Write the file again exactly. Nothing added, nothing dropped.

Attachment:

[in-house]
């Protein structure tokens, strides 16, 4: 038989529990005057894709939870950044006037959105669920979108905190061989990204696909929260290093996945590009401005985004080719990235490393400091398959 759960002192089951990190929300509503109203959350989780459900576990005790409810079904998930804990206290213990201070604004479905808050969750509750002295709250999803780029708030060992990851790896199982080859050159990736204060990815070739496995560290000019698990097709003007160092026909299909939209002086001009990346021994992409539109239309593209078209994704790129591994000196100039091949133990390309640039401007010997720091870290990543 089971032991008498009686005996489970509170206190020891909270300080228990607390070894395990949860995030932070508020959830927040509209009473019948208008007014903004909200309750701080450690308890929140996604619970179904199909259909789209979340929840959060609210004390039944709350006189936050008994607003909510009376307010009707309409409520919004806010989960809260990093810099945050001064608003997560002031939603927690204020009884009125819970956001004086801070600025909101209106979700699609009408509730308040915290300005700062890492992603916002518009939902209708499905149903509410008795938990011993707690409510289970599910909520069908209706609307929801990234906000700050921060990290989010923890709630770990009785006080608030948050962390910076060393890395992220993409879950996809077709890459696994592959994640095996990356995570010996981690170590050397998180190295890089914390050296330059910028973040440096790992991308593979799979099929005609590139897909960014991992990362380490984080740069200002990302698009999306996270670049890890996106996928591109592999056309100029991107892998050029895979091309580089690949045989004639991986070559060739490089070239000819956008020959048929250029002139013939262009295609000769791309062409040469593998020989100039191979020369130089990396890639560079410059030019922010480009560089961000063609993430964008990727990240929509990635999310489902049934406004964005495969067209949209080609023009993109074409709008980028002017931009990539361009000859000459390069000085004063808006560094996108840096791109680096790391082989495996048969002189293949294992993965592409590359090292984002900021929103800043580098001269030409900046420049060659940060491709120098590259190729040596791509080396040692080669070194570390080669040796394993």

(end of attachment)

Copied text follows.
[in-house]
């Protein structure tokens, strides 16, 4: 038989529990005057894709939870950044006037959105669920979108905190061989990204696909929260290093996945590009401005985004080719990235490393400091398959 759960002192089951990190929300509503109203959350989780459900576990005790409810079904998930804990206290213990201070604004479905808050969750509750002295709250999803780029708030060992990851790896199982080859050159990736204060990815070739496995560290000019698990097709003007160092026909299909939209002086001009990346021994992409539109239309593209078209994704790129591994000196100039091949133990390309640039401007010997720091870290990543 089971032991008498009686005996489970509170206190020891909270300080228990607390070894395990949860995030932070508020959830927040509209009473019948208008007014903004909200309750701080450690308890929140996604619970179904199909259909789209979340929840959060609210004390039944709350006189936050008994607003909510009376307010009707309409409520919004806010989960809260990093810099945050001064608003997560002031939603927690204020009884009125819970956001004086801070600025909101209106979700699609009408509730308040915290300005700062890492992603916002518009939902209708499905149903509410008795938990011993707690409510289970599910909520069908209706609307929801990234906000700050921060990290989010923890709630770990009785006080608030948050962390910076060393890395992220993409879950996809077709890459696994592959994640095996990356995570010996981690170590050397998180190295890089914390050296330059910028973040440096790992991308593979799979099929005609590139897909960014991992990362380490984080740069200002990302698009999306996270670049890890996106996928591109592999056309100029991107892998050029895979091309580089690949045989004639991986070559060739490089070239000819956008020959048929250029002139013939262009295609000769791309062409040469593998020989100039191979020369130089990396890639560079410059030019922010480009560089961000063609993430964008990727990240929509990635999310489902049934406004964005495969067209949209080609023009993109074409709008980028002017931009990539361009000859000459390069000085004063808006560094996108840096791109680096790391082989495996048969002189293949294992993965592409590359090292984002900021929103800043580098001269030409900046420049060659940060491709120098590259190729040596791509080396040692080669070194570390080669040796394993």